An update released by Trihedral for its VTScada product patches several vulnerabilities, including high severity weaknesses that can be exploited even by less skilled hackers.
VTScada, Trihedral’s flagship product, is a software suite designed for creating human-machine interfaces (HMI) for supervisory control and data acquisition (SCADA) systems. The product is used in various industries, mainly in North America and Europe.
Security researcher Karn Ganeshen discovered several vulnerabilities affecting VTScada versions prior to 11.2.26. The expert told SecurityWeek that a Shodan search showed a few systems running VTScada accessible from the Internet, but he believes there are more vulnerable instances that are exposed to attacks.
One of the flaws, tracked as CVE-2017-6043 and assigned a CVSS score of 7.5, is a denial-of-service (DoS) issue that exists due to the VTScada client’s failure to limit resource usage.
In an advisory published on his website, Ganeshen said an attacker with a non-privileged account can cause excessive CPU and RAM usage by submitting a large payload (up to roughly 80,000 characters) in the username field of the login window.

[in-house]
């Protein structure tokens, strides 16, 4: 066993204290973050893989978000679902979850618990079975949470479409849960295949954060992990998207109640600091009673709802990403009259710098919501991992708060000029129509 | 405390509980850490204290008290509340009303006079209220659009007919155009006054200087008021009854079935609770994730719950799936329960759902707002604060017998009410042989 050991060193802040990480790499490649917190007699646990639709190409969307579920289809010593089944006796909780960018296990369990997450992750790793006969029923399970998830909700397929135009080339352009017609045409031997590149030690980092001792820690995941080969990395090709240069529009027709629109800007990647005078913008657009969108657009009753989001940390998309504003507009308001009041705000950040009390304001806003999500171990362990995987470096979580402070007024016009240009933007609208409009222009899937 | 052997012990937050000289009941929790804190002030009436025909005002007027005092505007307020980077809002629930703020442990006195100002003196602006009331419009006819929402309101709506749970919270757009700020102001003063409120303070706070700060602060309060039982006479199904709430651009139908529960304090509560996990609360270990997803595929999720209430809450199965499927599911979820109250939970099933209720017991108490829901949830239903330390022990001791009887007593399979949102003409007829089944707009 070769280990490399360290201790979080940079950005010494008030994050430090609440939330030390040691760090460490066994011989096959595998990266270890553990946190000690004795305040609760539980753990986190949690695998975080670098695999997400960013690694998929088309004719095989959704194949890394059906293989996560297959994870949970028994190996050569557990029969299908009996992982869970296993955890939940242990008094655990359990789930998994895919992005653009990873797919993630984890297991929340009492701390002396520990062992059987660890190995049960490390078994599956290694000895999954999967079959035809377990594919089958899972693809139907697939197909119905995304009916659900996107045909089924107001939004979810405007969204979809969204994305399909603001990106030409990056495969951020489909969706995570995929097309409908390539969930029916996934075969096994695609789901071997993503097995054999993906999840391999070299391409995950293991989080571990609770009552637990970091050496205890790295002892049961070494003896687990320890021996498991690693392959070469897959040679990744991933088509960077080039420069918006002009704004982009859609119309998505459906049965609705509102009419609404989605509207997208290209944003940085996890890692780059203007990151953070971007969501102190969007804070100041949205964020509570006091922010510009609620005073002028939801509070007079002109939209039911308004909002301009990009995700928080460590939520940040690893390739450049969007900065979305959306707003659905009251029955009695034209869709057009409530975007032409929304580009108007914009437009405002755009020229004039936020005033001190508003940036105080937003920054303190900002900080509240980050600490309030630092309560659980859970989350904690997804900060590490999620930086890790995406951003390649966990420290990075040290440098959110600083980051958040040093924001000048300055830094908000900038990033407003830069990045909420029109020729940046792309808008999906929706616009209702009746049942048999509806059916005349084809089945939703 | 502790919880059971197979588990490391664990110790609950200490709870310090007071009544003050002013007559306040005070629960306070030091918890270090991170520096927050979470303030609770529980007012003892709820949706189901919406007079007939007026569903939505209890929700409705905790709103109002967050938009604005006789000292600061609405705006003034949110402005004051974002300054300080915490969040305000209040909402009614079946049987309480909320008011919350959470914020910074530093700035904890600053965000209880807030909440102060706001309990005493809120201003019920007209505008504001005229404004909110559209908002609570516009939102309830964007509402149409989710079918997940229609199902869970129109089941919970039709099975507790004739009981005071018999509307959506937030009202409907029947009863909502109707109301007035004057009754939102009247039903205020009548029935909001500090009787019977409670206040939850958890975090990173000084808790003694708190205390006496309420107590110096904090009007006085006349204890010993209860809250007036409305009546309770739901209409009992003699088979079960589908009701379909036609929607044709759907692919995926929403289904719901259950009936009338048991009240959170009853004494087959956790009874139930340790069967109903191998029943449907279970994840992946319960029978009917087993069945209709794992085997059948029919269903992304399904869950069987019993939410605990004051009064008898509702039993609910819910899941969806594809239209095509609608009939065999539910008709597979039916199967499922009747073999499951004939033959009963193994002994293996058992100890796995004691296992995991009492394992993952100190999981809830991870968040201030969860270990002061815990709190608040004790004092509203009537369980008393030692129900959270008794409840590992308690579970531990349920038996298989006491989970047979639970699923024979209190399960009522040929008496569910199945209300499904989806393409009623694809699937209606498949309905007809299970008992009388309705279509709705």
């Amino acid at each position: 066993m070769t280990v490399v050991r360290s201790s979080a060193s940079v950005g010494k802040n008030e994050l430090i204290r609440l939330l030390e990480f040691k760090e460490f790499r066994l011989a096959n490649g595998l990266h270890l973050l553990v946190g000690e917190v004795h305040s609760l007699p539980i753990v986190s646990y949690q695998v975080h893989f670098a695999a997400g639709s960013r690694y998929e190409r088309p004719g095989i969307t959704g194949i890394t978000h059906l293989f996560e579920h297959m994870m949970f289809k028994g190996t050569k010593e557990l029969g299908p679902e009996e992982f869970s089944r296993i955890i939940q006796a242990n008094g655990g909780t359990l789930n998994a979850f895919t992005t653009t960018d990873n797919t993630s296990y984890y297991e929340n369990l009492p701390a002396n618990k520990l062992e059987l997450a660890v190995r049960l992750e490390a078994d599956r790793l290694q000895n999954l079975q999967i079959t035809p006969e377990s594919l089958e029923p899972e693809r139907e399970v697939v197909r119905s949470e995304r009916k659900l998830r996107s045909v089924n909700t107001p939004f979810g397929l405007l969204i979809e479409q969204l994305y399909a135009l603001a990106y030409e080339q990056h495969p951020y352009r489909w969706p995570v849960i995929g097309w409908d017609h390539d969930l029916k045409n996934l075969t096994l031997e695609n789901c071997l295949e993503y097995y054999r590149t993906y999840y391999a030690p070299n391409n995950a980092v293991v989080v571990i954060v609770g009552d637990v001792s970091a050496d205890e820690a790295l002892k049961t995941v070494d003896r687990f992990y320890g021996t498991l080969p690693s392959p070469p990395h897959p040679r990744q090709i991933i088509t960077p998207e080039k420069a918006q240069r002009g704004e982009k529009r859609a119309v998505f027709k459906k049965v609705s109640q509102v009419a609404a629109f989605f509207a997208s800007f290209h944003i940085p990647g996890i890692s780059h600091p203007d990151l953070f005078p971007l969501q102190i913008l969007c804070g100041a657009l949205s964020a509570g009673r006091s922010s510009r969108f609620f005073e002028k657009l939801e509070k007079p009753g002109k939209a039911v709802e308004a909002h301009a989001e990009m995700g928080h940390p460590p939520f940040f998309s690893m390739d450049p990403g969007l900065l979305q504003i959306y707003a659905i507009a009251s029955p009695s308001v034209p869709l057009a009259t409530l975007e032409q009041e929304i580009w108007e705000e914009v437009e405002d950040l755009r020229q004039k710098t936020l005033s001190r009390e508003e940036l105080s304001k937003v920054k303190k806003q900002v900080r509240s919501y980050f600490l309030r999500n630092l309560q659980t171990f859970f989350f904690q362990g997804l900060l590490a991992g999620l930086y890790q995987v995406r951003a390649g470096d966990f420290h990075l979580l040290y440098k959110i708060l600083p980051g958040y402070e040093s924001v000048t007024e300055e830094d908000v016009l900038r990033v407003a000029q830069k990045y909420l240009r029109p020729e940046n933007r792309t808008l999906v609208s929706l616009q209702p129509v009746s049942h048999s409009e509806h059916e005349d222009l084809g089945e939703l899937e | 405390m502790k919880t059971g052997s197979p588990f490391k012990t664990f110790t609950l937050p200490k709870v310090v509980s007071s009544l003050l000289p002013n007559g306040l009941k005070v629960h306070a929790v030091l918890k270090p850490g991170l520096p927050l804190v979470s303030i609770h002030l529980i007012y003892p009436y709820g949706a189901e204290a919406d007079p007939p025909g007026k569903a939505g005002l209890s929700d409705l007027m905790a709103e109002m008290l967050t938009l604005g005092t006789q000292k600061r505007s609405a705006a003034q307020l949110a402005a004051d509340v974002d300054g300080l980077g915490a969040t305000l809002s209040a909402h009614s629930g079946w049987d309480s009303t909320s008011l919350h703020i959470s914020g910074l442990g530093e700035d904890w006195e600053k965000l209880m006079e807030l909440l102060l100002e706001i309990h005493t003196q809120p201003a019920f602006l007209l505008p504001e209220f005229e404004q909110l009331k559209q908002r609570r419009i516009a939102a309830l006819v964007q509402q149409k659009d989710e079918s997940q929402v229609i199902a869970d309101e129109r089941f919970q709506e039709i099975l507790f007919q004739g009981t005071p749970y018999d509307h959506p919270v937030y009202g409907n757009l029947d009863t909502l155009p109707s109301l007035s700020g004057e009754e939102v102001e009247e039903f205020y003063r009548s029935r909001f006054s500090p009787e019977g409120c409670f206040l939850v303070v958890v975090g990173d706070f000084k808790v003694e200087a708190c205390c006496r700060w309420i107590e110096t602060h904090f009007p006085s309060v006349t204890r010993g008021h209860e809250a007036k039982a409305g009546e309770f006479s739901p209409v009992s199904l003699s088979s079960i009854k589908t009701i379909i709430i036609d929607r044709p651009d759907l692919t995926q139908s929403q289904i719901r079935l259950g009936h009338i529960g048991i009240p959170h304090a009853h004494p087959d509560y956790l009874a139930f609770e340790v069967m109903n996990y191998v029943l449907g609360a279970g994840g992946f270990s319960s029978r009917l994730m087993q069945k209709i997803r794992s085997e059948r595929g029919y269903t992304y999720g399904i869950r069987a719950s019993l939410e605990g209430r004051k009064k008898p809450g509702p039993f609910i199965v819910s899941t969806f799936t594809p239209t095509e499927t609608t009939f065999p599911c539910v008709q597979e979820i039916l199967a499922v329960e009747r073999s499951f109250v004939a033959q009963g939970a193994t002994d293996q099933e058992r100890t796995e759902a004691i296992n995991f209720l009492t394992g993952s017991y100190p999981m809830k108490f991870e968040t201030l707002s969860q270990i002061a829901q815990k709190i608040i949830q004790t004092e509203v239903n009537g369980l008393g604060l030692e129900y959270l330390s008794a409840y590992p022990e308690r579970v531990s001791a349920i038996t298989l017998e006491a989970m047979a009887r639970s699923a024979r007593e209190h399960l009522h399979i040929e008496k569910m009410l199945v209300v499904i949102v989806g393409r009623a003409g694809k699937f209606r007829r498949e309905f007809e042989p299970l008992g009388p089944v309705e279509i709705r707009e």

“Where a full-blown application (or multiple applications in production scenario) is deployed, i.e. with an operational/functional configuration, memory/CPU usage is notably higher than that of a test, blank application,” the expert said. “Repeatedly submitting such a large username input rapidly consumes available server memory resources leading to resource exhaustion. This forces a system reboot eventually.”
Another high severity flaw found by the researcher in VTScada is CVE-2017-6045, an information disclosure issue that exposes potentially sensitive configuration data to unauthenticated attackers.
The flaws have been addressed by Trihedral with the release of VTScada 11.2.26. The researcher has confirmed that the resource exhaustion vulnerability has been properly patched.
In a brief statement published on Wednesday on its website, Trihedral pointed out that the vulnerabilities only affect “systems with unsecured internet connections with VTScada internet access enabled.” The company has advised customers to secure their connection and update the product to the latest version.
Ganeshen told SecurityWeek that he submitted two other VTScada vulnerability reports, which should soon be published by ICS-CERT.
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